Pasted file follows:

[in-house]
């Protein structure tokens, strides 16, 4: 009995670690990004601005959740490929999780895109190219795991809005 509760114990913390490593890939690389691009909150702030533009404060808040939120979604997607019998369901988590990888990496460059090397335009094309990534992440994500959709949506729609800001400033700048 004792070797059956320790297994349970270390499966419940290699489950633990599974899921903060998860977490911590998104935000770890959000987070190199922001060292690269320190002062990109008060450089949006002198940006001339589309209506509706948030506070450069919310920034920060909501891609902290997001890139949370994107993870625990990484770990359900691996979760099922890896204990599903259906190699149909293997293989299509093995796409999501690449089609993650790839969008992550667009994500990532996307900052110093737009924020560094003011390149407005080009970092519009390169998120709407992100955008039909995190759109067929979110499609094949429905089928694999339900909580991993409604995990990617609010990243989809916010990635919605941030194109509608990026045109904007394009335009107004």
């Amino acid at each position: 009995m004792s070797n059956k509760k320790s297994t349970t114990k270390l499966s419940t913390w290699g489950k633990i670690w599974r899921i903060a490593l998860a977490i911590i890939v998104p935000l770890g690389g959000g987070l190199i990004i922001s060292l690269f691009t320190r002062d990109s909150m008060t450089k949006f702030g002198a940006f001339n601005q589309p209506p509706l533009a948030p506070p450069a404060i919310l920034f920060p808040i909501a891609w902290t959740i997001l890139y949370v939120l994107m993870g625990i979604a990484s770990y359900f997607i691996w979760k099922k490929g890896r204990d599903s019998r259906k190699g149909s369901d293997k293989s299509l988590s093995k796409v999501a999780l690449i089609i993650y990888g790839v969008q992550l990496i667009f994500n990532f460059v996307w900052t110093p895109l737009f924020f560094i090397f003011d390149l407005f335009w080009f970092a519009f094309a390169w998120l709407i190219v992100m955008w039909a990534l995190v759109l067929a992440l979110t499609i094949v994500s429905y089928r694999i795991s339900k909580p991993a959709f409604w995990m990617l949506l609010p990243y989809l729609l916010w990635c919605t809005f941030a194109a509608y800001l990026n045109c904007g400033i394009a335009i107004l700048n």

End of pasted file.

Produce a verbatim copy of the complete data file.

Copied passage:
[in-house]
């Protein structure tokens, strides 16, 4: 009995670690990004601005959740490929999780895109190219795991809005 509760114990913390490593890939690389691009909150702030533009404060808040939120979604997607019998369901988590990888990496460059090397335009094309990534992440994500959709949506729609800001400033700048 004792070797059956320790297994349970270390499966419940290699489950633990599974899921903060998860977490911590998104935000770890959000987070190199922001060292690269320190002062990109008060450089949006002198940006001339589309209506509706948030506070450069919310920034920060909501891609902290997001890139949370994107993870625990990484770990359900691996979760099922890896204990599903259906190699149909293997293989299509093995796409999501690449089609993650790839969008992550667009994500990532996307900052110093737009924020560094003011390149407005080009970092519009390169998120709407992100955008039909995190759109067929979110499609094949429905089928694999339900909580991993409604995990990617609010990243989809916010990635919605941030194109509608990026045109904007394009335009107004």
């Amino acid at each position: 009995m004792s070797n059956k509760k320790s297994t349970t114990k270390l499966s419940t913390w290699g489950k633990i670690w599974r899921i903060a490593l998860a977490i911590i890939v998104p935000l770890g690389g959000g987070l190199i990004i922001s060292l690269f691009t320190r002062d990109s909150m008060t450089k949006f702030g002198a940006f001339n601005q589309p209506p509706l533009a948030p506070p450069a404060i919310l920034f920060p808040i909501a891609w902290t959740i997001l890139y949370v939120l994107m993870g625990i979604a990484s770990y359900f997607i691996w979760k099922k490929g890896r204990d599903s019998r259906k190699g149909s369901d293997k293989s299509l988590s093995k796409v999501a999780l690449i089609i993650y990888g790839v969008q992550l990496i667009f994500n990532f460059v996307w900052t110093p895109l737009f924020f560094i090397f003011d390149l407005f335009w080009f970092a519009f094309a390169w998120l709407i190219v992100m955008w039909a990534l995190v759109l067929a992440l979110t499609i094949v994500s429905y089928r694999i795991s339900k909580p991993a959709f409604w995990m990617l949506l609010p990243y989809l729609l916010w990635c919605t809005f941030a194109a509608y800001l990026n045109c904007g400033i394009a335009i107004l700048n």